I just don't see how it would be enjoyable or even possible to go from having three real authentic Airstream trailers to a tiny cramped ridiculously overpriced skinny Dodge/MB Sprinter problem-riddled camper van while at the same time throwing all that money away to get sooooooooooooooooooooo much less...
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Old 08-18-2016, 05:13 PM   #12
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Instead of an "open trailer" for your trike I suggest you consider one of these. http://www.united-trailers.com/XLMTG It is enclosed but about 10-12 inches shorter than the usual enclosed motorcycle trailer so it can fit into a regular garage. Has a back door full width ramp, 1 foot longer front hitch to prevent crashing the tow veh into the trailer when turning or backing and can hold your trike or two side by side regular bikes PLUS give you plenty of extra storage that you will loose when going to the class B TV. I just ordered one last week for just such reasons. $5,000 range.
Or this trailer which I just picked up in June. It's quite a bit more $$ than the one ulwbob showed you but it is extremely high quality and all aluminum construction. I had mine built 9" narrower than standard to better line up with the Airstream. I have two wheel chock positions, one center line for hauling one bike and one offset for hauling my bike + a scooter. Won't accomodate two full size bikes but it will handle a trike. The standard width version can be set up to haul two bikes.
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Old 08-18-2016, 05:19 PM   #13
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Or
for a lot less expense maybe consider a smaller AS trailer (23 or smaller) that can be readily pulled with a 5.8L gas standard pickup. Both would be easy to sell if you try and don't like it.

Having an easier to drive truck with better MPG would be good for around town. Heck some people figure out how to load a motorbike into the bed on these.

If nimble once you get there is what you are after, then don't overlook the fact that you right now are driving around a big AS trailer, and you might like a smaller AS trailer.
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Old 08-18-2016, 05:30 PM   #14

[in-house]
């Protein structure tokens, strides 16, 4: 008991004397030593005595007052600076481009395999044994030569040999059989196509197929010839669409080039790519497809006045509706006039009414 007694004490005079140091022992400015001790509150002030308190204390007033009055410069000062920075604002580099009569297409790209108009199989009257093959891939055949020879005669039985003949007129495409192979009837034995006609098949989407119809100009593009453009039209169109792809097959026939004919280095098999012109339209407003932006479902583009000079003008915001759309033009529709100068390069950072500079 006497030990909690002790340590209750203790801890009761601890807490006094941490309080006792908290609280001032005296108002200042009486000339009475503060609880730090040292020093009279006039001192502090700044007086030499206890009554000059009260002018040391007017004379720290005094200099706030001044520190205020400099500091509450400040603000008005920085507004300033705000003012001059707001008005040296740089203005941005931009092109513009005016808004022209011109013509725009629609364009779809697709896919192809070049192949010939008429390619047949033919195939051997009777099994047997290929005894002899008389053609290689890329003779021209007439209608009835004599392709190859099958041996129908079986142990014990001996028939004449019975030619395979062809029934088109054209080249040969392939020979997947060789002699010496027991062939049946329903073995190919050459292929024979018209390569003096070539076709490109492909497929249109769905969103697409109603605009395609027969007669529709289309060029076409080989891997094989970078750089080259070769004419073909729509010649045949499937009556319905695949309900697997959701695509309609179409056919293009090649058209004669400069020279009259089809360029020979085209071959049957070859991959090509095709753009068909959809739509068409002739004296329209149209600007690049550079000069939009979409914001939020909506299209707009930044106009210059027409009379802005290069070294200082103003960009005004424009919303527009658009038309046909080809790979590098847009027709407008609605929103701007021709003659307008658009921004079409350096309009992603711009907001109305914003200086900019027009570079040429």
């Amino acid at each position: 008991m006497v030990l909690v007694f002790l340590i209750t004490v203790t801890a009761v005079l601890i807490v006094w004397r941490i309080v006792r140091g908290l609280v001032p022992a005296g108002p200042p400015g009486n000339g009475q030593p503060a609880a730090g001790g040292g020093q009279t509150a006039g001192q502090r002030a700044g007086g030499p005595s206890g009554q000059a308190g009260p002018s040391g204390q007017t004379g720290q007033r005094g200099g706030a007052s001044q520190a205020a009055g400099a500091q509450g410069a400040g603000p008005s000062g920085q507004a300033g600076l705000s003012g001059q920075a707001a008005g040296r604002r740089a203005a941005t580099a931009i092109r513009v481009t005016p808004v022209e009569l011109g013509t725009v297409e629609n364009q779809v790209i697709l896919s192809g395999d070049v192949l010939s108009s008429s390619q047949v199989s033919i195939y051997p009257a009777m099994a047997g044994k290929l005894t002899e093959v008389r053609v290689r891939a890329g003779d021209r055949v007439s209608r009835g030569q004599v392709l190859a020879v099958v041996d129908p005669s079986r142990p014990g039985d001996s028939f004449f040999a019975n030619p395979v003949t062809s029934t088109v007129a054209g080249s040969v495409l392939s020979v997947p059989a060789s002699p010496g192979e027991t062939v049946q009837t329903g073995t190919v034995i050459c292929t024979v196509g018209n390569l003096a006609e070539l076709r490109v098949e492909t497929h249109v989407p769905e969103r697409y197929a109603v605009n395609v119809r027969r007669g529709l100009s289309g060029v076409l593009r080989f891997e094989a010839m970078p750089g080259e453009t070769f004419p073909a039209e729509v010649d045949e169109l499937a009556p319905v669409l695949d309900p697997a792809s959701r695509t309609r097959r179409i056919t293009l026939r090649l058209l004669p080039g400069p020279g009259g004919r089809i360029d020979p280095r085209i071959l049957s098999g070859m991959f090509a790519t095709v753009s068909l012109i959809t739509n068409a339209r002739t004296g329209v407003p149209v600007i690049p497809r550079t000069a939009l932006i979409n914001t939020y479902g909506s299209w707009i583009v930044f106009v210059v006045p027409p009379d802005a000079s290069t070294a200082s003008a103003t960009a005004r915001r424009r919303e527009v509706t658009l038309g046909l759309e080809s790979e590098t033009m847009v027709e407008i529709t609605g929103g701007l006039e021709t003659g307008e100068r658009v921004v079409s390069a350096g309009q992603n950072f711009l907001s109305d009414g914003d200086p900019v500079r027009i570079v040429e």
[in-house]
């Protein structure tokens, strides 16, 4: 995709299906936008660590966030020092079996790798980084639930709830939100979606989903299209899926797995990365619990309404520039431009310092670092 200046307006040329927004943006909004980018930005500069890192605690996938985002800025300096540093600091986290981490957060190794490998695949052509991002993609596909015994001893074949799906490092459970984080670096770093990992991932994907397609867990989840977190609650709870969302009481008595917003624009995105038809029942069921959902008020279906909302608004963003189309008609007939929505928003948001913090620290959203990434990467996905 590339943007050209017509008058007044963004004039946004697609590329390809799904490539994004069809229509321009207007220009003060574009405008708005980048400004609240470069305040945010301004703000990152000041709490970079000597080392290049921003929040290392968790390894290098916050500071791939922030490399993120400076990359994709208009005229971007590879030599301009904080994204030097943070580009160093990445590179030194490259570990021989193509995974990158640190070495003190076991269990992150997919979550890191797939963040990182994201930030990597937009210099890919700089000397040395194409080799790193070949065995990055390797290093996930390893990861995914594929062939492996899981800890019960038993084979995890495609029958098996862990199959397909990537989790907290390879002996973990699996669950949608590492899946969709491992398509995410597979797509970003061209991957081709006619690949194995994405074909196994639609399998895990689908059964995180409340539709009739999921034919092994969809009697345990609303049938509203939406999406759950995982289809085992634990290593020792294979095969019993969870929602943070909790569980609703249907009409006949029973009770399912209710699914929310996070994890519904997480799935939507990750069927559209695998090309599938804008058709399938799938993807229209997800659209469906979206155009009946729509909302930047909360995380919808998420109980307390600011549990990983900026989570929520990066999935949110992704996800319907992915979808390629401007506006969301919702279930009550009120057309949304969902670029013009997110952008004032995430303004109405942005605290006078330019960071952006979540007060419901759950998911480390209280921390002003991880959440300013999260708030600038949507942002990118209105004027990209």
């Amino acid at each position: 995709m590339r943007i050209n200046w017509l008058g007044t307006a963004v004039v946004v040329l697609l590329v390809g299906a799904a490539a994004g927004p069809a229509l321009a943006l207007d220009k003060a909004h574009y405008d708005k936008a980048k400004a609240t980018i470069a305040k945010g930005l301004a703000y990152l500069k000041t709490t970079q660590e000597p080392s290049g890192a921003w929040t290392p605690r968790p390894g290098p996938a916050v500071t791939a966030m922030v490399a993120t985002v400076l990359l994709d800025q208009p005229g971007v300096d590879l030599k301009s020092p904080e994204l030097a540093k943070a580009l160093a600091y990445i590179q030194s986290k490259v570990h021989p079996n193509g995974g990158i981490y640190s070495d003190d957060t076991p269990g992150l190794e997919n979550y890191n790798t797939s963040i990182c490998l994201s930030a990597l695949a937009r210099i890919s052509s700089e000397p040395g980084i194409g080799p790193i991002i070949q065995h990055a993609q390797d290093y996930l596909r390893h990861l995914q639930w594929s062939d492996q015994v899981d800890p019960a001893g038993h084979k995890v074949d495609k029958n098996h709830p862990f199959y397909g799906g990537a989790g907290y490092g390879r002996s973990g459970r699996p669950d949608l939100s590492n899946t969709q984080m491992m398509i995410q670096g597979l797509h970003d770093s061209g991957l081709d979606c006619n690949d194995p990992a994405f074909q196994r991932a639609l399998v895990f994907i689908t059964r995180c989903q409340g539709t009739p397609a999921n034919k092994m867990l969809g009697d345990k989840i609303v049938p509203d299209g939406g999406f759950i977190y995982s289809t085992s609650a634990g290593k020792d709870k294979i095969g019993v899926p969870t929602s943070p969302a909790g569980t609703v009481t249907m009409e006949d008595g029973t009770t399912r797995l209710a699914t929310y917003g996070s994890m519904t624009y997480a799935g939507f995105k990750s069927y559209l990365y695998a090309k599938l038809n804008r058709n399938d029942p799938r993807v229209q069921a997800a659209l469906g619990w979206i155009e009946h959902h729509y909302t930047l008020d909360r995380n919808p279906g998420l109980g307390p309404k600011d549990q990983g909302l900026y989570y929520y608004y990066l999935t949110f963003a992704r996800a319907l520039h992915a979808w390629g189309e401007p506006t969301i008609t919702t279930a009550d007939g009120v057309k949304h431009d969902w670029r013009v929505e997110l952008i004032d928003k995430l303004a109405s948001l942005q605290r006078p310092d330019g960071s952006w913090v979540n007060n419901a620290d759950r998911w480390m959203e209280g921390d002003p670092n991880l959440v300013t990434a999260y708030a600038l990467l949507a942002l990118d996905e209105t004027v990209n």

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I just don't see how it would be enjoyable or even possible to go from having three real authentic Airstream trailers to a tiny cramped ridiculously overpriced skinny Dodge/MB Sprinter problem-riddled camper van while at the same time throwing all that money away to get sooooooooooooooooooooo much less...
It really depends on what kind of travel you like to do. If you only travel 200 miles up to the lake and stay there a week or 10 days, a trailer is your answer. If on the other hand you like to travel thousands of miles and only stay a day or two in any one place before moving on, the Interstate may be a better fit.
The Grand Tour, is called that for a reason; it excels at touring. A 30' trailer is difficult to park in urban areas making any stops along your route more difficult. But with the Interstate's ability to park most anywhere a car can park, dropping in and out of anyplace is a breeze. You simply make your bed in the morning, then pull on to the road. No need to hook up a trailer and the load distributing hitch, no need to stop for lunch or to let your passengers make potty breaks. Hell, if I had to pull over after eating a burrito, we're going to lose 45 miles. Instead, we just hit a rest stop long enough to switch drivers and I take care of my buisness while we're on the road.

If you outfit an Interstate with solar, you have a very versatile vehicle. It can boondock for a week in the wilderness, tailgate before the big game, take your friends to the riverboat casino in comfort, travel thousands of miles while getting over 20 mpg, parallel park in town, and gives you the flexibility to change plans at a moment's notice. That last part is what we find most fun. When we don't have to make reservations at a campsite and have the ability to stealth camp literally anywhere, we can make deeper connections with the new friends we meet along our route.

If we were in an F250 looking at a lighthouse while our trailer was parked in a campground 25 miles away the curator of the lighthouse might not have come out to talk to us. And if he did he never would have invited us to stay the night in that single parking spot at the end of a little dirt road.

The Interstate is expensive but you get a lot more than just a trailer. Not to mention you don't need to buy that big F-250 to pull it.